In view of these admissions the Tribunal held that the applicant before them was the landlord of the respondent and accordingly they reversed the Assistant Collector's order. This resulted in the restoration of the Mamlatdar's order.

(3) Now, it is clear that under Article 227 every High Court has superintendence over all Courts and Tribunals throughout the territories in relation to which it exercises jurisdiction and in the exercise of this power we have jurisdiction to interfere where there is an error apparent 'on the face of the record.

In this case, we are satisfied that there is an error apparent on the face of the order of the Revenue Tribunal, in that the Revenue Tribunal overlooked an important fact that the finding of the Mamlatdar that the lands were required by the landlord for bona fide personal cultivation, which was a finding of fact, was not examined and considered and its correctness was not tested and determined by the Assistant Collector in the appeal which was filed before him by the tenant.

The Revenue Tribunal failed to consider that the effect of merely reversing the decision of the Assistant Collector would be to restore the finding of the Mamlatdar on a question of fact without the propriety of the said finding having been ascertained by the Assistant Collector who was a superior fact finding authority. The Assistant Collector adopted a short-cut and though he, being an appellate authority, was a final fact-finding tribunal under the Act, he did not apply his mind at all to the material question of fact whether the possession of the lands was required by the respondent before him for bona fide personal cultivation.

This question of fact went to the very root of the relief asked for by the landlord under Section 34 of the Act, and the decision of the Mamlatdar upon it should not have been allowed to remain as the last word on the point. The Assistant Collector, apparently in his zest to finish the appeal quickly, evidently forgot that if his view that there was no relationship of a landlord and tenant between the parties, which was based upon his Interpretation of an entry in the record of rights, was reversed by the Revenue Tribunal, the finding of theMamlatdar that the possession of the lands was wanted by the landlord for bona fide personal cultivation would stand untested on the record.

As a final fact finding tribunal, he should have taken the account of such a situation arising and should not have resorted to a short-cut. A shortcut is most undesirable in cases where the dispute between the parties relates to important rights to property. The result of the error on the part of the Revenue Tribunal, which error as I have said is apparent on the face of its order, has been that the tenant has been deprived of an opportunity of showing that the Mamlatdar's finding on a question of fact whether the landlord wants to recover possession of his lands for bona fide personal cultivation is erroneous.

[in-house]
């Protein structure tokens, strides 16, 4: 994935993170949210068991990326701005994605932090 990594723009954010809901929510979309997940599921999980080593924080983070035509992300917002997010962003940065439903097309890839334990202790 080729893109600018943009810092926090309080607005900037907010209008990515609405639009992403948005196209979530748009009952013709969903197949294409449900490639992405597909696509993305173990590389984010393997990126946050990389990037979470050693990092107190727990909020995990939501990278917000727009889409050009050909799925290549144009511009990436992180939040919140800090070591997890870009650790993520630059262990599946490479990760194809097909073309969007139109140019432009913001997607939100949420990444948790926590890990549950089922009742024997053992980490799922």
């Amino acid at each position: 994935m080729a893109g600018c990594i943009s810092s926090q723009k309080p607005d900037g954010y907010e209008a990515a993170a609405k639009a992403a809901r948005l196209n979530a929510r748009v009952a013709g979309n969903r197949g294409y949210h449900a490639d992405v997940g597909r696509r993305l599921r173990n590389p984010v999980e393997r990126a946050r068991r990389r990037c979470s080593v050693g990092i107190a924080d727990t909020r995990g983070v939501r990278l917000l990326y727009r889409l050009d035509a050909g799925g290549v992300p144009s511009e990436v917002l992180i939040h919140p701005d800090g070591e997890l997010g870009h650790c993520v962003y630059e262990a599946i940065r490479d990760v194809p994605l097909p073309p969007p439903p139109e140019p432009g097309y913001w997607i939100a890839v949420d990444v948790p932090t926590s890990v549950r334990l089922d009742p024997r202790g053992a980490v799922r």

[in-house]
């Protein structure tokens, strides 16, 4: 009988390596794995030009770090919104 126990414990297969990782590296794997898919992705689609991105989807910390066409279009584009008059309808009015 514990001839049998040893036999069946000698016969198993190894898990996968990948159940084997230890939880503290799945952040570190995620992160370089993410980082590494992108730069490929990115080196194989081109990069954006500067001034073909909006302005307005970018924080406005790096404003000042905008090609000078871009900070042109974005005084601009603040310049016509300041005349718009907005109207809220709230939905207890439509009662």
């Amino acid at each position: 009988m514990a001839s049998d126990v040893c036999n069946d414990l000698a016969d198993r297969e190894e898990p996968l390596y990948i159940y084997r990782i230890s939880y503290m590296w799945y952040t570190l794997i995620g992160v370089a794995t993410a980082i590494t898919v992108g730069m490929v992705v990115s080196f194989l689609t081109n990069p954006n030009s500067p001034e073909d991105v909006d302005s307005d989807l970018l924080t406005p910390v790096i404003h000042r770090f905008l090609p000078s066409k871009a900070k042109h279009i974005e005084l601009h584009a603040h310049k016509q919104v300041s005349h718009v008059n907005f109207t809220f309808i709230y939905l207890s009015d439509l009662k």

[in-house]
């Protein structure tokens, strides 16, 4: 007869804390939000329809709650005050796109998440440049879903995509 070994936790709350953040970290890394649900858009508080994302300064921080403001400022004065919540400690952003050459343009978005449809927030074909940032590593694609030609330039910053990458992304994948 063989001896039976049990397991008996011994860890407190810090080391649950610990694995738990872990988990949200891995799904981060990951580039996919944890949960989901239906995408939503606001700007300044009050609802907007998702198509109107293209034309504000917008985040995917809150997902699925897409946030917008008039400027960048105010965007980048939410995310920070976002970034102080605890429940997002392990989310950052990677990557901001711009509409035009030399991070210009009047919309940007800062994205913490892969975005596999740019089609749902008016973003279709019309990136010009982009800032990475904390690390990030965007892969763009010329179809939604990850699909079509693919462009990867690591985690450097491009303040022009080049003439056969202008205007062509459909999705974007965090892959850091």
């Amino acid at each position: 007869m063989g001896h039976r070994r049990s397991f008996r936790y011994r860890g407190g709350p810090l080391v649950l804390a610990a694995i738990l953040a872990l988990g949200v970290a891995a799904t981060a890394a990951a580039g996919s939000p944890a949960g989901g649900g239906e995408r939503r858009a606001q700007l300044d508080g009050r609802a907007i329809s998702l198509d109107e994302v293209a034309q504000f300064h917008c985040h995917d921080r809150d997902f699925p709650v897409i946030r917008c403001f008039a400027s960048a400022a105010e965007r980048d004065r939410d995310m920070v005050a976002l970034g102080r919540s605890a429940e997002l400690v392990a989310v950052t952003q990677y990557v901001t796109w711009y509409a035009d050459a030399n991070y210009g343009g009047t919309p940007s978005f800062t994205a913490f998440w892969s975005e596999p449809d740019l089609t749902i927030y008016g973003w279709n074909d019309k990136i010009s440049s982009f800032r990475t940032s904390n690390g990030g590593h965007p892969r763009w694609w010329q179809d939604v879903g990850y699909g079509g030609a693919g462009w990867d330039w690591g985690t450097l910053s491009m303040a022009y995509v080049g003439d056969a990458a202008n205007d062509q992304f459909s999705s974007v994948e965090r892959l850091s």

The tenant's contention before the Mamlatdar was that the landlord did not want possession of the lands for bona fide personal cultivation and there is nothing to show that the tenant had given up this contention during his appeal before the Assistant Collector. Simply because a point, which the Assistant Collector called a preliminary point, was taken by the tenant, it could not follow that the tenant had abandoned his substantial contention upon - which he had resisted the landlord's application for possession, viz., that the possession was not required by the landlord for bona fide personal cultivation.

There is also nothing to show that before the Revenue Tribunal the tenant conceded that the landlord required the lands for bona fide personal cultivation. It is true that before the Revenue Tribunal the tenant's Advocate pressed certain two contentions which were contentions on points of law. But this would not mean that the advocate had expressly abandoned his client's (tenant's) important contention on a question of fact,

The Revenue Tribunal, not being a fact-finding tribunal, the tenant's advocate might well have thought that if his submissions on points of law were accepted by the Tribunal, the Tribunal would remand the matter to the Assistant Collector for final determination of the question of fact whether the landlord's claim that he wanted possession of these lands for personal cultivation was a bona fide one. In short, there is nothing to show that either before the Assistant Collector or before the Revenue Tribunal, the tenant had abandoned his contention that the landlord's demand for possession of the lands for personal cultivation was not a bona fide one.

It is true that the Revenue Tribunal, not being a fact-finding tribunal, could not have decided a question of fact whether the landlord wanted possession of these lands for bona fide personal cultivation or not. If the Assistant Collector had considered this question and had given his finding about it, then it would not have been open to the Revenue Tribunal to go behind that finding of fact and they would have been bound to accept it.

As the matters stand, however, the Assistant Collector not haying gone into the question at all, it was necessary in the ends of justice for the members of the Revenue Tribunal to remand the case back to the Assistant Collector for giving a finding on the important question of fact regarding the landlord requiring the possession of these lands for bona fide personal cultivation and for disposal according to law.

(4) As there is an error apparent on the face of the Revenue Tribunal's order and as the said error has resulted in the denial of an opportunity to the tenant to show that the landlord does not want the possession of these lands for bona fide personal cultivation. It is clear that we must interfere, but the question is whether we should remand the case to the Revenue Tribunal or to theAssistant Collector.

Mr. H.B. Datar for the petitioners has invited our attention to a decision of the Division Bench of this Court consisting of the learned Chief Justice and my learned brother in Sp. Civil Appln. No. 856 of 1954 (Bom) (A) under Articles 226 and 227 of the Constitution of India decided on 13-7-1954.